Many businesses in Australia have registered trademarks, and rightly so. A trademark is a vital tool to protect a business’ intellectual property.
A trademark is a sign used, or intended to be used, to distinguish goods or services of one person from those of another. A trademark can be a word, a phrase, a letter, a number, a logo, a picture, a combination of those things, or other things including a shape or a sound.
A function of trademarks is to indicate the origin of goods to which the mark is applied (ie. the goods are from a particular business).
The Trade Marks Act 1995 (Cth) operates to protect trademarks that are registered through IP Australia. Section 120(1) of the Trade Marks Act provides that:
A person infringes a registered trade mark if the person uses as a trade mark a sign that is substantially identical with, or deceptively similar to, the trade mark in relation to goods or services in respect of which the trade mark is registered.
In CocaCola Co v All-Fect Distributors Ltd  FCA 1721 at  the Court ruled:
Use “as a trade mark” is use of the mark as a “badge of origin” in the sense that it indicates a connection in the course of trade between goods and the person who applies the mark to the goods … That is the concept embodied in the definition of “trade mark” in s 17 – a sign used to distinguish goods dealt with in the course of trade by a person from goods so dealt with by someone else.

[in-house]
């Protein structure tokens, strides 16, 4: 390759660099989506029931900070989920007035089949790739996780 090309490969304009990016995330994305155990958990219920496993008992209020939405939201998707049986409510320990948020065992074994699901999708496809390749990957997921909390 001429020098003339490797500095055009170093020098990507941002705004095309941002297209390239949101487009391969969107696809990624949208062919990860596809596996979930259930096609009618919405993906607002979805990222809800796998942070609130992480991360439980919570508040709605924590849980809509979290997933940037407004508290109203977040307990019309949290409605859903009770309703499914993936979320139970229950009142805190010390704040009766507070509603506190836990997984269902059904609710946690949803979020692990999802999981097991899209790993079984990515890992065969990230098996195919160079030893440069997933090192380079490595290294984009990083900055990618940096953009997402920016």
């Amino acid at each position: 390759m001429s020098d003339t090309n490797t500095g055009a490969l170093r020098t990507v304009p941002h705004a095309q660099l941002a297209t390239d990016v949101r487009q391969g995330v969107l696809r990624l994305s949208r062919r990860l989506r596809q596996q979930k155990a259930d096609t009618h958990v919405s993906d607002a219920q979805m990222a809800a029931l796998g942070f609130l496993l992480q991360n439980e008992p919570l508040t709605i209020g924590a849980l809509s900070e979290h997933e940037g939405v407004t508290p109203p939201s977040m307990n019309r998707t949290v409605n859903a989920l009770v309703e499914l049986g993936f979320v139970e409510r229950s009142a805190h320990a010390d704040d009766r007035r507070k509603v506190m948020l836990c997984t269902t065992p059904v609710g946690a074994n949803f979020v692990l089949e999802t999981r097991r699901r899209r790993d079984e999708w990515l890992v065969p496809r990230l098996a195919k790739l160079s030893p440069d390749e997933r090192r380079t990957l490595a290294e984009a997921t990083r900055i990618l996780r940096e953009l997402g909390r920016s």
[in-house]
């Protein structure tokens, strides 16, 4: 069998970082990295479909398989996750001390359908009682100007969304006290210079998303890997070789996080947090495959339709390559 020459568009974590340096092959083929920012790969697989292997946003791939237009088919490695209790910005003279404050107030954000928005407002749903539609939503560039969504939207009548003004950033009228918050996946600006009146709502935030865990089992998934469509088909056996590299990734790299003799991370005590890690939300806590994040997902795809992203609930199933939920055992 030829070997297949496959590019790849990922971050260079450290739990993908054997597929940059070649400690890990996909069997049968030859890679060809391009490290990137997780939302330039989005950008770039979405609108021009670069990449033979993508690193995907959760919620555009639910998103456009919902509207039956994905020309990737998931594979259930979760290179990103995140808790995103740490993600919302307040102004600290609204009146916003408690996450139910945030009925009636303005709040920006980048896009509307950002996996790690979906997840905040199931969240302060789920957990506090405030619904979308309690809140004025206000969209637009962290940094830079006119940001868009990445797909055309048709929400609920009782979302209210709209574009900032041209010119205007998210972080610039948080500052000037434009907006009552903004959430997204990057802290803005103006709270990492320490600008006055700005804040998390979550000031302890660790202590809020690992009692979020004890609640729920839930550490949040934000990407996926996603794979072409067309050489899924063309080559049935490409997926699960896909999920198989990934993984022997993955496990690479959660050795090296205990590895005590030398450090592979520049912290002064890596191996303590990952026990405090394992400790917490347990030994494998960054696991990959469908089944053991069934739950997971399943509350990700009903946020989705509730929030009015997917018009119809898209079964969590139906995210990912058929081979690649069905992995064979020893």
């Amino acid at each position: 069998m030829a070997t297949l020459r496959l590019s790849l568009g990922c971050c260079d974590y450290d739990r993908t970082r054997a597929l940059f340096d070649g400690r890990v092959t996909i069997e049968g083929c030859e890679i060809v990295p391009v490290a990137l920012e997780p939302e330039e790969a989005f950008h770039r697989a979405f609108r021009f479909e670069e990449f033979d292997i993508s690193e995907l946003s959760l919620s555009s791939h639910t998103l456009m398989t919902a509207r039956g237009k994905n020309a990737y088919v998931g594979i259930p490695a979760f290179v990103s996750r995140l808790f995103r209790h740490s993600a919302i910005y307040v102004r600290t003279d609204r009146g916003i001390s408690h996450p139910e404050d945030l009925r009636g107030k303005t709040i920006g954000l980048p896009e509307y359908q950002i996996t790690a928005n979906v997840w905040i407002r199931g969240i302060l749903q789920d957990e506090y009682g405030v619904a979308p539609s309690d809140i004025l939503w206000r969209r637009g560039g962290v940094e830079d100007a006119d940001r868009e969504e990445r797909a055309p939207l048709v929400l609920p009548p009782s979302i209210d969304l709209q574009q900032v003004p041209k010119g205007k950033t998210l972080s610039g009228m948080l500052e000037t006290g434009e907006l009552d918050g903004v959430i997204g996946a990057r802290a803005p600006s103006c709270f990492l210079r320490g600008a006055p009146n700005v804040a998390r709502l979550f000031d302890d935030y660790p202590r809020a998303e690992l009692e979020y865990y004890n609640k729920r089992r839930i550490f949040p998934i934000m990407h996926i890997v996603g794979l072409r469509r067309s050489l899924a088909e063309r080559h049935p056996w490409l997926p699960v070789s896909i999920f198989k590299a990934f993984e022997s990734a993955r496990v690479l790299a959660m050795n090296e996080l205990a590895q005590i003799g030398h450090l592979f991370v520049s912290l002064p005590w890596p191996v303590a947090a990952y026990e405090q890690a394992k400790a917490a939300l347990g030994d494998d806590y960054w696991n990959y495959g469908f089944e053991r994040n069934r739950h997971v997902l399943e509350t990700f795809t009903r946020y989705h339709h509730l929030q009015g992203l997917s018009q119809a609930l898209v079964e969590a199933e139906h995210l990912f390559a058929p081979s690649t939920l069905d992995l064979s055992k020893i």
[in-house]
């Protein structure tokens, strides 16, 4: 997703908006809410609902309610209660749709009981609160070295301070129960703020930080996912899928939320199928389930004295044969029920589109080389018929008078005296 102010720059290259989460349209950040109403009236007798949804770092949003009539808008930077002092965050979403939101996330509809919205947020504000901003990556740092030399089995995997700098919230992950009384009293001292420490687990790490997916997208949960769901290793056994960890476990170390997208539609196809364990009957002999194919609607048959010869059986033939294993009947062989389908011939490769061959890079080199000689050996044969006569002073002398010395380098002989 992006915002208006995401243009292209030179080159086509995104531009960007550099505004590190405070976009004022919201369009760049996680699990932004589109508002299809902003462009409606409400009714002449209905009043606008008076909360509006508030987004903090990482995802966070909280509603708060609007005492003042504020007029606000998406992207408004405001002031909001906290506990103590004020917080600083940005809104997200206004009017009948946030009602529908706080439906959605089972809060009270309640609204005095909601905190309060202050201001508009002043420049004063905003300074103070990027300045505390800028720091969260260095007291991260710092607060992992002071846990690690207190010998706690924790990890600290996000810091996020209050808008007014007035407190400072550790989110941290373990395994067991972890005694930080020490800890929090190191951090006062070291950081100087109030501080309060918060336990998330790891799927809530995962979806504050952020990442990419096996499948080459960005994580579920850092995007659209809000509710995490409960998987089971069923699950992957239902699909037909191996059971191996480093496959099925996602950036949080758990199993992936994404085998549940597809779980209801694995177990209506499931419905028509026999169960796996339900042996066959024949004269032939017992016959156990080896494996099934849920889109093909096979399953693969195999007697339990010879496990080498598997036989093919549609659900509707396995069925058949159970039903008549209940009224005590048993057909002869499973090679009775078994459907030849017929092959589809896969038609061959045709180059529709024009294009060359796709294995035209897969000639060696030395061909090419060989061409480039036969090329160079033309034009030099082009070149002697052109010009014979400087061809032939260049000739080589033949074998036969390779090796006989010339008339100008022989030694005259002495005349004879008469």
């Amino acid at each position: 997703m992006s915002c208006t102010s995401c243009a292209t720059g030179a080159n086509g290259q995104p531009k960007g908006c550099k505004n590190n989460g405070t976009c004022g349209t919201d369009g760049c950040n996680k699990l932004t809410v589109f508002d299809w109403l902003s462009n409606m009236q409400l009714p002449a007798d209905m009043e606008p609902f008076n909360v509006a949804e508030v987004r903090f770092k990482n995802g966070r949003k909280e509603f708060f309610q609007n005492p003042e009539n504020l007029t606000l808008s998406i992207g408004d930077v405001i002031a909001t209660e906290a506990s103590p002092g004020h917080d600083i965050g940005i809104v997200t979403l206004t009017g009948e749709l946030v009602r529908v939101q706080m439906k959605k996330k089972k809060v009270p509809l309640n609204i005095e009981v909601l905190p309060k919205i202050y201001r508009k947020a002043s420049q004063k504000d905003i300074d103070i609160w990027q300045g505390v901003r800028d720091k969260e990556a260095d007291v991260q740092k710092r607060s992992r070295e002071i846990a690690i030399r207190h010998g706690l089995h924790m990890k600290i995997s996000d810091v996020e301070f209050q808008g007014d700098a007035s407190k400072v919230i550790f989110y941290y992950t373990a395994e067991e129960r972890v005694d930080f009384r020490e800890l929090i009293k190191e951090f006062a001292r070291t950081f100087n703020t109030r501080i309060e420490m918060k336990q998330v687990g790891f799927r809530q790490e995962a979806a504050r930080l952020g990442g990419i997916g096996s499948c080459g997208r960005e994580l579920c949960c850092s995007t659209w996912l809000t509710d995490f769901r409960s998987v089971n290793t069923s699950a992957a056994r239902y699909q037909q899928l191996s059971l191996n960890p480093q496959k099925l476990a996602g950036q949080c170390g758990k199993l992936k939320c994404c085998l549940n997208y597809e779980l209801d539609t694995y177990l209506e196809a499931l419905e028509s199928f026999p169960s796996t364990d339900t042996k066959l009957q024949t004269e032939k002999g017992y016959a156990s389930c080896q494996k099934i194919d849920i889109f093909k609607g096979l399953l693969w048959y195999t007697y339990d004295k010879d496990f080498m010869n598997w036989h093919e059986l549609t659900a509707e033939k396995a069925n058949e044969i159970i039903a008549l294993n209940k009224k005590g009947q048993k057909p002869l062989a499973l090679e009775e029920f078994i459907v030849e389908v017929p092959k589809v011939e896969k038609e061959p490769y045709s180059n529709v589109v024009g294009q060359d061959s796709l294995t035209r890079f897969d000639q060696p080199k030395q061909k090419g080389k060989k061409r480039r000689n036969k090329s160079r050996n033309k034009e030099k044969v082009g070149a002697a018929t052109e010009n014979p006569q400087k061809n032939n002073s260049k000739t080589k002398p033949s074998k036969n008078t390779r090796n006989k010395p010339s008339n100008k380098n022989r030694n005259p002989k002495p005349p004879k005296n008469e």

The question of whether the use of a trade mark is likely to deceive or cause confusion is one “of impression and common sense” (Murray Goulburn Co-op Co Ltd v New South Wales Dairy Corp (1990) 171 CLR 363).
Consumers may be left wondering about whether a particular product is from one company which has a registered trademark, or another company that is using that trademark (or a deceptively similar trademark). If a consumer is confused, that will be enough to sue for breach of trademark.
Plaintiffs in cases such as these should consider other causes of action that may be available to them, such as “passing off” which is a tort, and “misleading or deceptive conduct” under sections 18 of the Australian Consumer Law, Schedule 2 to the Competition and Consumer Act 2010 (Cth).
The next step for an applicant or a plaintiff in a breach of trademark case, is to establish its losses to convince a Court that it is entitled to significant damages.
In addition to damages, a plaintiff should consider what other relief may be available to them against the defendant or a potential defendant. In some cases, an application for an injunction will be appropriate.
An injunction is an Order from a Court, such as the Federal Court of Australia, or the Supreme Court of Queensland, restraining the defendant from doing something – like using the plaintiff’s trademark.
Please contact us if you are concerned about your intellectual property being infringed. It may be cheaper than you think to enforce your intellectual property rights and the damage of not taking steps to protect your business can be significant.
See the website www.ipaustraia.gov.au about registering a trademark.
Proper experience in dealing with intellectual property business disputes is essential. Aitken Whyte Lawyers are focused on results. Our commercial law team will advise you on the proper course to take if your intellectual property rights have been infringed on, or if a claim for breach of trademark has been brought against you or your business.
Aitken Whyte Lawyers Sunshine Coast can assist you with all business and commercial law matters.
Aitken Whyte Lawyers
11/8 Pikki Street,
Maroochydore Qld 4558
Ph: +617 5408 0655
Fax: +617 3211 9311